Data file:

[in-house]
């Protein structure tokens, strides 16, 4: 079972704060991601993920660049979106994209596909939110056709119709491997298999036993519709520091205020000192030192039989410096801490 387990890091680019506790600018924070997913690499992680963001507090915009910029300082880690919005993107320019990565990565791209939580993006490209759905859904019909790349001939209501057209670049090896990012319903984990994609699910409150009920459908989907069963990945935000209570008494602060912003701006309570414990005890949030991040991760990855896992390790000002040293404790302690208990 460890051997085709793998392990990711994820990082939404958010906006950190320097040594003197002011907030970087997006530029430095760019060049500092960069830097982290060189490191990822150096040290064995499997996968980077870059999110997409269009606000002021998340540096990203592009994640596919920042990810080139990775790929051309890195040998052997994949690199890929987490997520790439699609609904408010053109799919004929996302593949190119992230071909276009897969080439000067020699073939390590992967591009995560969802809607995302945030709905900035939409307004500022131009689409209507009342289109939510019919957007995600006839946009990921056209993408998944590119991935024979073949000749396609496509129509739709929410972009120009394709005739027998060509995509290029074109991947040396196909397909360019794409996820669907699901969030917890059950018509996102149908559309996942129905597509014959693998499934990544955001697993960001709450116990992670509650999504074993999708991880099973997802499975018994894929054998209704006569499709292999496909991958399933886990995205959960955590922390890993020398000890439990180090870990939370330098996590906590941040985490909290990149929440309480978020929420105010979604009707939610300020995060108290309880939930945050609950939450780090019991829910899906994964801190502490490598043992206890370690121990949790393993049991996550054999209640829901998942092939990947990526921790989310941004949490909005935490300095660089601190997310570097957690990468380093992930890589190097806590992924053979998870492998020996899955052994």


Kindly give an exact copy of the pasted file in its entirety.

[in-house]
């Protein structure tokens, strides 16, 4: 079972704060991601993920660049979106994209596909939110056709119709491997298999036993519709520091205020000192030192039989410096801490 387990890091680019506790600018924070997913690499992680963001507090915009910029300082880690919005993107320019990565990565791209939580993006490209759905859904019909790349001939209501057209670049090896990012319903984990994609699910409150009920459908989907069963990945935000209570008494602060912003701006309570414990005890949030991040991760990855896992390790000002040293404790302690208990 460890051997085709793998392990990711994820990082939404958010906006950190320097040594003197002011907030970087997006530029430095760019060049500092960069830097982290060189490191990822150096040290064995499997996968980077870059999110997409269009606000002021998340540096990203592009994640596919920042990810080139990775790929051309890195040998052997994949690199890929987490997520790439699609609904408010053109799919004929996302593949190119992230071909276009897969080439000067020699073939390590992967591009995560969802809607995302945030709905900035939409307004500022131009689409209507009342289109939510019919957007995600006839946009990921056209993408998944590119991935024979073949000749396609496509129509739709929410972009120009394709005739027998060509995509290029074109991947040396196909397909360019794409996820669907699901969030917890059950018509996102149908559309996942129905597509014959693998499934990544955001697993960001709450116990992670509650999504074993999708991880099973997802499975018994894929054998209704006569499709292999496909991958399933886990995205959960955590922390890993020398000890439990180090870990939370330098996590906590941040985490909290990149929440309480978020929420105010979604009707939610300020995060108290309880939930945050609950939450780090019991829910899906994964801190502490490598043992206890370690121990949790393993049991996550054999209640829901998942092939990947990526921790989310941004949490909005935490300095660089601190997310570097957690990468380093992930890589190097806590992924053979998870492998020996899955052994």